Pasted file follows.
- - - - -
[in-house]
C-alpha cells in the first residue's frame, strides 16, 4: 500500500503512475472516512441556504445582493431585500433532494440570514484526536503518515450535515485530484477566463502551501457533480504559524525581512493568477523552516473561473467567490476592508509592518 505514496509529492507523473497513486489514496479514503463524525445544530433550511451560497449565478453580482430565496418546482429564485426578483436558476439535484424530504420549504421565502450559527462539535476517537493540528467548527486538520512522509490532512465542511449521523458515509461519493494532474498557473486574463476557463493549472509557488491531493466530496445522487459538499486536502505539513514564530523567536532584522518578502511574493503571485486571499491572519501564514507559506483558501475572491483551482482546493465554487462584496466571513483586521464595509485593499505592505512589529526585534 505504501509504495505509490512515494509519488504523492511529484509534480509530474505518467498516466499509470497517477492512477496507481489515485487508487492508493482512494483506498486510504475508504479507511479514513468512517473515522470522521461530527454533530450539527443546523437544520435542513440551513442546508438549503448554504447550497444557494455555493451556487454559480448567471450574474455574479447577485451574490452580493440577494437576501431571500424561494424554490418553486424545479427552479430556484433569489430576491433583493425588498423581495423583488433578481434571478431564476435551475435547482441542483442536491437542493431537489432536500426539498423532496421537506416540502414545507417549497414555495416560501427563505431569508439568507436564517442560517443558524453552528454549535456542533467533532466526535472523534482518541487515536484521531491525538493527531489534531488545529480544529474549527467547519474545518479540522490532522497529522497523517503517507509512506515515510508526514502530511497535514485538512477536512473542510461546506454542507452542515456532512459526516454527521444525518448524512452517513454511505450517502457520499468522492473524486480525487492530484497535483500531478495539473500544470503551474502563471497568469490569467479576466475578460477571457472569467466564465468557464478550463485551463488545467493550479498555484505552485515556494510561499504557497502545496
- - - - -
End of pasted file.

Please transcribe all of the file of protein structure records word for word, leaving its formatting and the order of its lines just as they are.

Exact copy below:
[in-house]
C-alpha cells in the first residue's frame, strides 16, 4: 500500500503512475472516512441556504445582493431585500433532494440570514484526536503518515450535515485530484477566463502551501457533480504559524525581512493568477523552516473561473467567490476592508509592518 505514496509529492507523473497513486489514496479514503463524525445544530433550511451560497449565478453580482430565496418546482429564485426578483436558476439535484424530504420549504421565502450559527462539535476517537493540528467548527486538520512522509490532512465542511449521523458515509461519493494532474498557473486574463476557463493549472509557488491531493466530496445522487459538499486536502505539513514564530523567536532584522518578502511574493503571485486571499491572519501564514507559506483558501475572491483551482482546493465554487462584496466571513483586521464595509485593499505592505512589529526585534 505504501509504495505509490512515494509519488504523492511529484509534480509530474505518467498516466499509470497517477492512477496507481489515485487508487492508493482512494483506498486510504475508504479507511479514513468512517473515522470522521461530527454533530450539527443546523437544520435542513440551513442546508438549503448554504447550497444557494455555493451556487454559480448567471450574474455574479447577485451574490452580493440577494437576501431571500424561494424554490418553486424545479427552479430556484433569489430576491433583493425588498423581495423583488433578481434571478431564476435551475435547482441542483442536491437542493431537489432536500426539498423532496421537506416540502414545507417549497414555495416560501427563505431569508439568507436564517442560517443558524453552528454549535456542533467533532466526535472523534482518541487515536484521531491525538493527531489534531488545529480544529474549527467547519474545518479540522490532522497529522497523517503517507509512506515515510508526514502530511497535514485538512477536512473542510461546506454542507452542515456532512459526516454527521444525518448524512452517513454511505450517502457520499468522492473524486480525487492530484497535483500531478495539473500544470503551474502563471497568469490569467479576466475578460477571457472569467466564465468557464478550463485551463488545467493550479498555484505552485515556494510561499504557497502545496